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Photography in Practice

Hey photographers!

This week we had to read up on/watch some handy tips and advice on becoming a better photographer and get to work with our cameras.


Write a blog post towards the end of the week that summarizes the tips you tried. Inlcude:

Link and credit for the tip
Embed an example of a photo where you tried the technique
Describe how you thought about this, or what approach (or variation) you tried.
Take your photo that you are most proud of in terms of learning a new photo technqiue, and write a summary blogpost and make sure you write a portion based on reflection of the material read/watched/listen to.


The first technique that I worked with was by DARREN KUROPTWA and in his slideshow he stated that photographers should “fill the frame”. I naturally like to fill my frames  because I believe it takes out any empty space that may not have anything to do with the meaning behind the photograph. For example, the pictures I take with my dog are better when he takes up most of the frame. He is the subject of my photograph, so I want him to be the main thing to look at. An example is below:


The next technique I wanted to play with was light which David duChemin mentions in his book TEN WAYS TO IMPROVE YOUR CRAFT WITHOUT BUYING GEAR. Mr. duChemin states that light is a key to photography. Photos look really grainy and of poor quality when the light is low so I wanted to make a few test shots with differences in light exposure. The first shot is a nail polish set-up with the ceiling light on and the second one includes a bright, white light directly pointed at it. The second photograph looks much better to me. It makes each line more clear and contrasts the forward nail polish with the blurry background.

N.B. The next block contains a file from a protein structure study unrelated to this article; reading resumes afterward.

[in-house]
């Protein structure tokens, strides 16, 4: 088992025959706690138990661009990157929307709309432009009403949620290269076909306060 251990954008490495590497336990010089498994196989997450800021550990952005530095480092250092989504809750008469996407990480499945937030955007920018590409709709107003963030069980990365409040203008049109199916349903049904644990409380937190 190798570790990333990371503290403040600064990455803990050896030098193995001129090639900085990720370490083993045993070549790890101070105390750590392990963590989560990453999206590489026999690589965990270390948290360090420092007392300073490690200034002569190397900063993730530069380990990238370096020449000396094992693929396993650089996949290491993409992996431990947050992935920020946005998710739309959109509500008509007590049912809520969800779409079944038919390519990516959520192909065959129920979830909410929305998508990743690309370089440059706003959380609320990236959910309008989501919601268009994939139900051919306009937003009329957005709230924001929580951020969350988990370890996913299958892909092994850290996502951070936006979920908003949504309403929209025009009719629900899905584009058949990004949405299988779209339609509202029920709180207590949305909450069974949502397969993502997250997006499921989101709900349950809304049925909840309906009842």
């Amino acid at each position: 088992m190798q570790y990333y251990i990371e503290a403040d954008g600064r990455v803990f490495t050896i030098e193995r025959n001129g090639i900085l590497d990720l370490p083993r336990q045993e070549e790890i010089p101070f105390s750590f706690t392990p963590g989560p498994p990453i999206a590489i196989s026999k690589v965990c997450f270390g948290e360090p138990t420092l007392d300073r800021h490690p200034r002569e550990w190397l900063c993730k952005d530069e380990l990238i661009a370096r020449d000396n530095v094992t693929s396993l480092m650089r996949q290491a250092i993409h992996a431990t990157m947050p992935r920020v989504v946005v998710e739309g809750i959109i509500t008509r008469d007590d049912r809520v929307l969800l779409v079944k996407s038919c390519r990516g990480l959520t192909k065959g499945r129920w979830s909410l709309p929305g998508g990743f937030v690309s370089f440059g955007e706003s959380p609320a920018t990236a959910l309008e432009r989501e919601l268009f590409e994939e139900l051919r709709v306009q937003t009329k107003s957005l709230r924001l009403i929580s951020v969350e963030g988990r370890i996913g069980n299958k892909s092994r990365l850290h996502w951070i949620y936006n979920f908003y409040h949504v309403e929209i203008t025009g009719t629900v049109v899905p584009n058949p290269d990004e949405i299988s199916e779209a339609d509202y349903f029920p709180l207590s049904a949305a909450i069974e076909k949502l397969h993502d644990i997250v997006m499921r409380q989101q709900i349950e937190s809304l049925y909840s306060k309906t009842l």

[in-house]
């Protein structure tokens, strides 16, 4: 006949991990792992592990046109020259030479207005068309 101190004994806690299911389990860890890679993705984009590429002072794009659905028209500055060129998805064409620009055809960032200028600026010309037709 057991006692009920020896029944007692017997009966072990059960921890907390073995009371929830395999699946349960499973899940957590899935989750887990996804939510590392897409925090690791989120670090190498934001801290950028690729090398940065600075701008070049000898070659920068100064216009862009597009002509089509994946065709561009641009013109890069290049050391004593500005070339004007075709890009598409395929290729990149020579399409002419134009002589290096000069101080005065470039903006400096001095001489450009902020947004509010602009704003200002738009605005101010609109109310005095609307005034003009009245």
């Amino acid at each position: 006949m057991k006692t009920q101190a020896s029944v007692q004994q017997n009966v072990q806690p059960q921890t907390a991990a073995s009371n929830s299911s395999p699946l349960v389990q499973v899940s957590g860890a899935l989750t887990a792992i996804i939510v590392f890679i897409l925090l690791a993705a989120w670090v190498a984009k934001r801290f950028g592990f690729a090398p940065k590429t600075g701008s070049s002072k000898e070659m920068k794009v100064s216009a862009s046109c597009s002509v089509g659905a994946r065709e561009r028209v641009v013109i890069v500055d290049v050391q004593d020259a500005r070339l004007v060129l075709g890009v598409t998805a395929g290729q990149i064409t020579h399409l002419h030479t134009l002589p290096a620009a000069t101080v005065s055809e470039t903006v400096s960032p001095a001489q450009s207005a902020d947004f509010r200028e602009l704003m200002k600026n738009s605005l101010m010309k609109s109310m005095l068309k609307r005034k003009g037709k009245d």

The third technique I worked on was “the rule of thirds” which Darren Rowse wrote about in his article. From what I understand, the rule of thirds states that one should imagine a gridline when taking a photograph and that it is important to center the interesting points of the subject on the intersecting parts of the grid. This was very challenging for me. I went outside to take pictures of a small little well that is in our front yard. I didn’t exactly know what parts of it should be on which gridline intersections. I tried a few things and finally came up with the picture below. I really like, it’s true that if the subject is smack in the middle, it makes the picture look awkward!



The rule of thirds was the most “educational” thing I practiced. I have never really heard of it but based on what i’ve read, it is a good rule of thumb for anybody starting out. This article simply states that “off center is more pleasing to the eye” and that following the gridline will force a photographer to become more creative with negative space. I found this to be painfully true… I went outside and tried to take some photos of nature scenes and although I had an interesting subject, some of the negative space was so boring. I had to move around to find different angles or get closer. It was really difficult to fill that space with something meaningful.  I even tried pictures of my dog sitting in a field but that didn’t work because everything around him was a waste of space. Finally, I had to zoom in really close and I took a picture of a wooden fence that had leaves wrapped around it. I liked the result because the top of the fence occupies one point, the pattern of the fence occupies another, and the leaves occupy the other two intersections. I think this is successful example of the rule of thirds. I really like the patterns in the photographs and the juxtaposition of wood and foliage.


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One Comment

  1. Great reflection! You can really tell that you put each of these tips to good practice. I like the lighting one where you show the difference when you use brighter light. It’s always best when you can see the comparison.
    I find that rule of thirds has worked best for me in the years that I had learned the tip. Keep practicing and it will come to you so easily! #talkingpolack106

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